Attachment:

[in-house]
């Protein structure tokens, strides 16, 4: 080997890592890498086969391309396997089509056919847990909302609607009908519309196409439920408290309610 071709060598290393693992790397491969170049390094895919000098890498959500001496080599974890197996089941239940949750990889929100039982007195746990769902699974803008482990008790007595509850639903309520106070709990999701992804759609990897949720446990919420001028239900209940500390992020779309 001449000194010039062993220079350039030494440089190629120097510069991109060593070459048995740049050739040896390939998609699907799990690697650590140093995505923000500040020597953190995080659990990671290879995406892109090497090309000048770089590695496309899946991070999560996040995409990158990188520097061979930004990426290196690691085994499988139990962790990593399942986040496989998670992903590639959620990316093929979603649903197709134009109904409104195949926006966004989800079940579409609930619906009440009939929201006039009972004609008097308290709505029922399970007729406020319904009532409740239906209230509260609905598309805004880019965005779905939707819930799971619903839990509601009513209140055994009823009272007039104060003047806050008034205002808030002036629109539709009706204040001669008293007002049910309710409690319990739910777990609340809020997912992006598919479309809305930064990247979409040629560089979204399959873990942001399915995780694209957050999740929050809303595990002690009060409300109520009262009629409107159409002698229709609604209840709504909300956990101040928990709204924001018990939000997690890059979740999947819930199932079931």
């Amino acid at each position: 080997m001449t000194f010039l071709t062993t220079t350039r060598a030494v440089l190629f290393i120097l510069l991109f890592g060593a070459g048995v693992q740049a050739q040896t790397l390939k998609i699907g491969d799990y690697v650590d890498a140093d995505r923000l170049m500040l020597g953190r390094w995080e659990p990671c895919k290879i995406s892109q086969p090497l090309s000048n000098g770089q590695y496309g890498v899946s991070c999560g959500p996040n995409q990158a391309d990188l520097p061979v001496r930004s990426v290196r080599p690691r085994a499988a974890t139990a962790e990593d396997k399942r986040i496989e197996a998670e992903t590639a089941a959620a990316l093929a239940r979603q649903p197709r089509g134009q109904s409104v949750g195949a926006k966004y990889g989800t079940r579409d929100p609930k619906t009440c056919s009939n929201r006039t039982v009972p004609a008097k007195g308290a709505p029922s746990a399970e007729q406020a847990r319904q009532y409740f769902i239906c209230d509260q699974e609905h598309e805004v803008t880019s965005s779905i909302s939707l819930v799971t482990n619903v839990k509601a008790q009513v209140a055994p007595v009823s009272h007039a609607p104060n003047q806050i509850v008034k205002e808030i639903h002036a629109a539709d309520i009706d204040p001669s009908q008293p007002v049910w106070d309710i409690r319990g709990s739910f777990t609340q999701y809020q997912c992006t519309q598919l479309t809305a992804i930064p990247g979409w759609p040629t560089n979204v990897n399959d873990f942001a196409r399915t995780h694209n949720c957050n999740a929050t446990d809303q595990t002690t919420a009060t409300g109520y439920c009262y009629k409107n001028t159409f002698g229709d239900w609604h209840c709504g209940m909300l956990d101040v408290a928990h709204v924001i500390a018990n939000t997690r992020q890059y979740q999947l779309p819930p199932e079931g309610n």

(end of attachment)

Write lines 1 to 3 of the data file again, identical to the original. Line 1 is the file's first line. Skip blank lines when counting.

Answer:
[in-house]
């Protein structure tokens, strides 16, 4: 080997890592890498086969391309396997089509056919847990909302609607009908519309196409439920408290309610 071709060598290393693992790397491969170049390094895919000098890498959500001496080599974890197996089941239940949750990889929100039982007195746990769902699974803008482990008790007595509850639903309520106070709990999701992804759609990897949720446990919420001028239900209940500390992020779309 001449000194010039062993220079350039030494440089190629120097510069991109060593070459048995740049050739040896390939998609699907799990690697650590140093995505923000500040020597953190995080659990990671290879995406892109090497090309000048770089590695496309899946991070999560996040995409990158990188520097061979930004990426290196690691085994499988139990962790990593399942986040496989998670992903590639959620990316093929979603649903197709134009109904409104195949926006966004989800079940579409609930619906009440009939929201006039009972004609008097308290709505029922399970007729406020319904009532409740239906209230509260609905598309805004880019965005779905939707819930799971619903839990509601009513209140055994009823009272007039104060003047806050008034205002808030002036629109539709009706204040001669008293007002049910309710409690319990739910777990609340809020997912992006598919479309809305930064990247979409040629560089979204399959873990942001399915995780694209957050999740929050809303595990002690009060409300109520009262009629409107159409002698229709609604209840709504909300956990101040928990709204924001018990939000997690890059979740999947819930199932079931």
């Amino acid at each position: 080997m001449t000194f010039l071709t062993t220079t350039r060598a030494v440089l190629f290393i120097l510069l991109f890592g060593a070459g048995v693992q740049a050739q040896t790397l390939k998609i699907g491969d799990y690697v650590d890498a140093d995505r923000l170049m500040l020597g953190r390094w995080e659990p990671c895919k290879i995406s892109q086969p090497l090309s000048n000098g770089q590695y496309g890498v899946s991070c999560g959500p996040n995409q990158a391309d990188l520097p061979v001496r930004s990426v290196r080599p690691r085994a499988a974890t139990a962790e990593d396997k399942r986040i496989e197996a998670e992903t590639a089941a959620a990316l093929a239940r979603q649903p197709r089509g134009q109904s409104v949750g195949a926006k966004y990889g989800t079940r579409d929100p609930k619906t009440c056919s009939n929201r006039t039982v009972p004609a008097k007195g308290a709505p029922s746990a399970e007729q406020a847990r319904q009532y409740f769902i239906c209230d509260q699974e609905h598309e805004v803008t880019s965005s779905i909302s939707l819930v799971t482990n619903v839990k509601a008790q009513v209140a055994p007595v009823s009272h007039a609607p104060n003047q806050i509850v008034k205002e808030i639903h002036a629109a539709d309520i009706d204040p001669s009908q008293p007002v049910w106070d309710i409690r319990g709990s739910f777990t609340q999701y809020q997912c992006t519309q598919l479309t809305a992804i930064p990247g979409w759609p040629t560089n979204v990897n399959d873990f942001a196409r399915t995780h694209n949720c957050n999740a929050t446990d809303q595990t002690t919420a009060t409300g109520y439920c009262y009629k409107n001028t159409f002698g229709d239900w609604h209840c709504g209940m909300l956990d101040v408290a928990h709204v924001i500390a018990n939000t997690r992020q890059y979740q999947l779309p819930p199932e079931g309610n």